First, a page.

Reinventing chemical processes.

The ambitious climate goals – 50 percent CO2 reduction by 2030, even 95 percent by 2050 – put a high responsibility on the shoulders of the chemical industry and research and therefore the department of chemical engineering (CE). In other words, this will lead to exciting research challenges. For finding new solutions, UT’s CE department combines the expertise of six strong research groups and a unique infrastructure by including several key expertise. Physical chemistry of interfaces, reactor- and process-design, (electro-, photo-) catalysis, separation including their modelling and further integration are among these expertise and will help with the main research goal of the department of chemical engineering of understanding and developing chemical processes with reduced environmental impact, by both using alternative feedstocks and sources of energy.


Many discussions about sustainability are limited to phasing out fossil fuels, but is much more than that. In a way, the chemical industry has to reinvent itself. By drastically reducing energy consumption, by using new types of bio-based feedstock, by designing new processes for capturing and reuse of CO2 and by searching for new ways of energy storage. CE typically looks at the system as a whole, from analysis on a microscale to processes on an industrial scale. Its research infrastructure includes the MESA+ NanoLab and the unique High Pressure Lab facility.                

This is typically research that can only be done in close collaboration with industry. Partners of the CE groups are large companies like Dow Chemical, Shell, AkzoNobel/Nouryon and DSM. Apart from that, the research led to several successful spinoff companies like Procede and Biomass Technology Group.

Equally important is the role the department plays in preparing a young generation for shaping this sustainable future. CE staff is highly involved in teaching within UT’s top-rated Chemical Engineering programs, where the BSc Chemical Engineering and Science was voted Top-Rated Programme Universities Keuzegids 2024.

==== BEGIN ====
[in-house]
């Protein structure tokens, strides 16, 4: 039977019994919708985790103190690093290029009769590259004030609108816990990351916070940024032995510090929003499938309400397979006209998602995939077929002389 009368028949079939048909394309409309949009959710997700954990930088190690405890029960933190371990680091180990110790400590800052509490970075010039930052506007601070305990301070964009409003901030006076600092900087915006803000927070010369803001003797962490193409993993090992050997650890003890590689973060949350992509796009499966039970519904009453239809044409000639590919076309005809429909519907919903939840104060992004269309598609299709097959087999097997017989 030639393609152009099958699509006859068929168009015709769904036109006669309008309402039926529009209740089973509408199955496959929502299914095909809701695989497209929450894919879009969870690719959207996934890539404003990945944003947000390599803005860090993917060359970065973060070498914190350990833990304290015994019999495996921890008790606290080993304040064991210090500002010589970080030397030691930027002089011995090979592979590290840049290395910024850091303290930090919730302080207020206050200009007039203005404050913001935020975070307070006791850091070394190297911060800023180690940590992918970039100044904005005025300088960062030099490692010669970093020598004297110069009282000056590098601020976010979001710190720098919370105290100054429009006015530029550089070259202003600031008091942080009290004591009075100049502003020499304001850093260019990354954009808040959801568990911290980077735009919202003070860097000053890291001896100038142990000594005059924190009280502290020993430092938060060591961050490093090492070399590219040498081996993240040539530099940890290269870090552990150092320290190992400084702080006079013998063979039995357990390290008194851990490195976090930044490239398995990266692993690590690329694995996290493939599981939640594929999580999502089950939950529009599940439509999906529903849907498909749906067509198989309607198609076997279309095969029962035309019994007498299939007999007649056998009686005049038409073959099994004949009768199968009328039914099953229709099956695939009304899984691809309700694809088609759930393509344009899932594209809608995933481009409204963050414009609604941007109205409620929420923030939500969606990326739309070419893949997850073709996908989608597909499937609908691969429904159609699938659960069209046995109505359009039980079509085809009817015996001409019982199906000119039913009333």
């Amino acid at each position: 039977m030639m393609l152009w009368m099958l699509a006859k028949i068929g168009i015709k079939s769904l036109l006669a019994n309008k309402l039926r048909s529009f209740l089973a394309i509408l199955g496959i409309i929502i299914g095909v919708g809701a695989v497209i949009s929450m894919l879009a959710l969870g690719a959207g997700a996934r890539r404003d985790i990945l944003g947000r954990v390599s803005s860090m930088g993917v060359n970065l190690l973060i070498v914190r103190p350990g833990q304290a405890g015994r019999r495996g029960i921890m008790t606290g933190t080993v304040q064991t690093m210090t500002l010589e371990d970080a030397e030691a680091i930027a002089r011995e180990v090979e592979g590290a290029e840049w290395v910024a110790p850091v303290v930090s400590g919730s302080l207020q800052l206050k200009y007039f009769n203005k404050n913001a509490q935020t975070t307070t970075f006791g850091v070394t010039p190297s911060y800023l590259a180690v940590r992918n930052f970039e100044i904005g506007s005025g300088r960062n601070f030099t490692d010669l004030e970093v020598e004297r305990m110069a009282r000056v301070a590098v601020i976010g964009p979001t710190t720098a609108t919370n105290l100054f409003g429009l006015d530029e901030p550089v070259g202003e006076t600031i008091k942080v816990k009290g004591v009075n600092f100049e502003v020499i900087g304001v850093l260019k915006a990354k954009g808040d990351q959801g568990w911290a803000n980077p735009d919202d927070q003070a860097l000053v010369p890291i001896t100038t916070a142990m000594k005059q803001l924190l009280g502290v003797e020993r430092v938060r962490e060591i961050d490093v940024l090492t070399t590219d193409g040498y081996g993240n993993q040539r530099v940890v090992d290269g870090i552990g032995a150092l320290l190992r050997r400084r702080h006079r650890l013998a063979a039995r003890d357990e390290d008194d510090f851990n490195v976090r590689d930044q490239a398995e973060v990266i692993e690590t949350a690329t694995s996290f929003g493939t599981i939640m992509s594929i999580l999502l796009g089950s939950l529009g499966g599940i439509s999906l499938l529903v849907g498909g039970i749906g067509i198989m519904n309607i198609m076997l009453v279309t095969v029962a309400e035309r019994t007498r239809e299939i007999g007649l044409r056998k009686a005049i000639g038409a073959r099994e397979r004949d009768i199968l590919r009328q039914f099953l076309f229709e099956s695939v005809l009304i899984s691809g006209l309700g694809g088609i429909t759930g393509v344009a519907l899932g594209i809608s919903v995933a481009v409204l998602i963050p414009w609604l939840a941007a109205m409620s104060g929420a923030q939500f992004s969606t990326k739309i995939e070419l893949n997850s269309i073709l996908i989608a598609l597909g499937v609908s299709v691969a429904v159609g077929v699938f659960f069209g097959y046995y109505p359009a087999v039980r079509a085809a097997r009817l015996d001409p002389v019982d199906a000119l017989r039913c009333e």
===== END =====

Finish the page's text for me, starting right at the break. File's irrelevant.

We are aware of the need for speed in reaching the climate goals. This often means breakthroughs and disruptive solutions, instead of evolutionary development, and we are committed to finding these solutions!


Our department unites a large variety of excellent scientists, inspiring teachers and talented students who each make their own contribution to the research and education in the chemical engineering domain. Meet our people.

Our 6 Research groups

The department of chemical engineering consists of 6 diverse, but synergetic, scientific disciplines:

Catalytic Processes and Materials

The Catalytic Processes and Materials (CPM) group aims at application of fundamental knowledge on molecular reactions and diffusion in/on heterogeneous catalysts for exploration of new catalytic materials, catalytic devices and processes of relevance for industry and society. They focus on activation of stable molecules, catalysis in liquid phase as well as multiphase, e.g. for conversion of bio-based molecules.

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Sustainable Process Technology